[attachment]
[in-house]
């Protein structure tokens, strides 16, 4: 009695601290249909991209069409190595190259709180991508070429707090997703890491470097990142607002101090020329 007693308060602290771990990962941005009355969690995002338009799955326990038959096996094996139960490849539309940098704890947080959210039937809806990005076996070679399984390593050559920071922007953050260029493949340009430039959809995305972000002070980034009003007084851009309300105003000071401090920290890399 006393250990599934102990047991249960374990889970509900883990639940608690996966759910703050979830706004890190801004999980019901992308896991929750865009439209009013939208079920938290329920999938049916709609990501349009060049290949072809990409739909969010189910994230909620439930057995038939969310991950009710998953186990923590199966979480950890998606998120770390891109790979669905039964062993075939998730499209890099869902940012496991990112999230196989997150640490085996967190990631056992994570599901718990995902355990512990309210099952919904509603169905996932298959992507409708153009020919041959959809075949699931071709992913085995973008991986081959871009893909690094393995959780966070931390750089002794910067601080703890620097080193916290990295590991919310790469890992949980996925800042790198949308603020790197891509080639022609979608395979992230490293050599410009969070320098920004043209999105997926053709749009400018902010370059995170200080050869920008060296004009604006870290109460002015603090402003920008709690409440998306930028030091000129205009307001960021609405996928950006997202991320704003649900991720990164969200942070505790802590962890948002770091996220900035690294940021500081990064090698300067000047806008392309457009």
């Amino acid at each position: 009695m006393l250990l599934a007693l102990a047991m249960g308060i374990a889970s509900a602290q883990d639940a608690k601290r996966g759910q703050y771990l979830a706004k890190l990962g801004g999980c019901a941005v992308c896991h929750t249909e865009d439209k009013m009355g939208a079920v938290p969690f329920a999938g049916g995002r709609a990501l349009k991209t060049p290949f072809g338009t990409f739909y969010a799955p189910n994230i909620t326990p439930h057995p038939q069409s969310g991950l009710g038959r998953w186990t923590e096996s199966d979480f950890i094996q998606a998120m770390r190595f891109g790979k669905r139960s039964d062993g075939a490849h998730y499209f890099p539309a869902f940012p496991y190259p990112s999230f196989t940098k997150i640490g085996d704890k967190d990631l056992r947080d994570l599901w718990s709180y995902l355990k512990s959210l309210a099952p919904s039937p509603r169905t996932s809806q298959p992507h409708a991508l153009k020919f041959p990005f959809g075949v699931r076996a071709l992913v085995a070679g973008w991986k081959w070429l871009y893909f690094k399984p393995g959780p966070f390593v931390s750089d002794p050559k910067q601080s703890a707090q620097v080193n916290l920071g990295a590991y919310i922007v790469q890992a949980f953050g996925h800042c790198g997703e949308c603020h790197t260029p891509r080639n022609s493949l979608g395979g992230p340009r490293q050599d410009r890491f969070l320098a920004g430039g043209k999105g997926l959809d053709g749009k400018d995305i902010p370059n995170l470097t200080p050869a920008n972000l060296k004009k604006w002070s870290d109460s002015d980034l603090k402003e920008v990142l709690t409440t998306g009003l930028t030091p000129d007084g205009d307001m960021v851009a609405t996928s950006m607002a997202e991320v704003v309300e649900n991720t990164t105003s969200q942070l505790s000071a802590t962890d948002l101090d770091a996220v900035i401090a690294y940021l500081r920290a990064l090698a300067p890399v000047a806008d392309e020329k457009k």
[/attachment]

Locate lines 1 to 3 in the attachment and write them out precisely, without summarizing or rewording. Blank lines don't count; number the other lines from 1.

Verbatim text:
[in-house]
């Protein structure tokens, strides 16, 4: 009695601290249909991209069409190595190259709180991508070429707090997703890491470097990142607002101090020329 007693308060602290771990990962941005009355969690995002338009799955326990038959096996094996139960490849539309940098704890947080959210039937809806990005076996070679399984390593050559920071922007953050260029493949340009430039959809995305972000002070980034009003007084851009309300105003000071401090920290890399 006393250990599934102990047991249960374990889970509900883990639940608690996966759910703050979830706004890190801004999980019901992308896991929750865009439209009013939208079920938290329920999938049916709609990501349009060049290949072809990409739909969010189910994230909620439930057995038939969310991950009710998953186990923590199966979480950890998606998120770390891109790979669905039964062993075939998730499209890099869902940012496991990112999230196989997150640490085996967190990631056992994570599901718990995902355990512990309210099952919904509603169905996932298959992507409708153009020919041959959809075949699931071709992913085995973008991986081959871009893909690094393995959780966070931390750089002794910067601080703890620097080193916290990295590991919310790469890992949980996925800042790198949308603020790197891509080639022609979608395979992230490293050599410009969070320098920004043209999105997926053709749009400018902010370059995170200080050869920008060296004009604006870290109460002015603090402003920008709690409440998306930028030091000129205009307001960021609405996928950006997202991320704003649900991720990164969200942070505790802590962890948002770091996220900035690294940021500081990064090698300067000047806008392309457009």
């Amino acid at each position: 009695m006393l250990l599934a007693l102990a047991m249960g308060i374990a889970s509900a602290q883990d639940a608690k601290r996966g759910q703050y771990l979830a706004k890190l990962g801004g999980c019901a941005v992308c896991h929750t249909e865009d439209k009013m009355g939208a079920v938290p969690f329920a999938g049916g995002r709609a990501l349009k991209t060049p290949f072809g338009t990409f739909y969010a799955p189910n994230i909620t326990p439930h057995p038939q069409s969310g991950l009710g038959r998953w186990t923590e096996s199966d979480f950890i094996q998606a998120m770390r190595f891109g790979k669905r139960s039964d062993g075939a490849h998730y499209f890099p539309a869902f940012p496991y190259p990112s999230f196989t940098k997150i640490g085996d704890k967190d990631l056992r947080d994570l599901w718990s709180y995902l355990k512990s959210l309210a099952p919904s039937p509603r169905t996932s809806q298959p992507h409708a991508l153009k020919f041959p990005f959809g075949v699931r076996a071709l992913v085995a070679g973008w991986k081959w070429l871009y893909f690094k399984p393995g959780p966070f390593v931390s750089d002794p050559k910067q601080s703890a707090q620097v080193n916290l920071g990295a590991y919310i922007v790469q890992a949980f953050g996925h800042c790198g997703e949308c603020h790197t260029p891509r080639n022609s493949l979608g395979g992230p340009r490293q050599d410009r890491f969070l320098a920004g430039g043209k999105g997926l959809d053709g749009k400018d995305i902010p370059n995170l470097t200080p050869a920008n972000l060296k004009k604006w002070s870290d109460s002015d980034l603090k402003e920008v990142l709690t409440t998306g009003l930028t030091p000129d007084g205009d307001m960021v851009a609405t996928s950006m607002a997202e991320v704003v309300e649900n991720t990164t105003s969200q942070l505790s000071a802590t962890d948002l101090d770091a996220v900035i401090a690294y940021l500081r920290a990064l090698a300067p890399v000047a806008d392309e020329k457009k």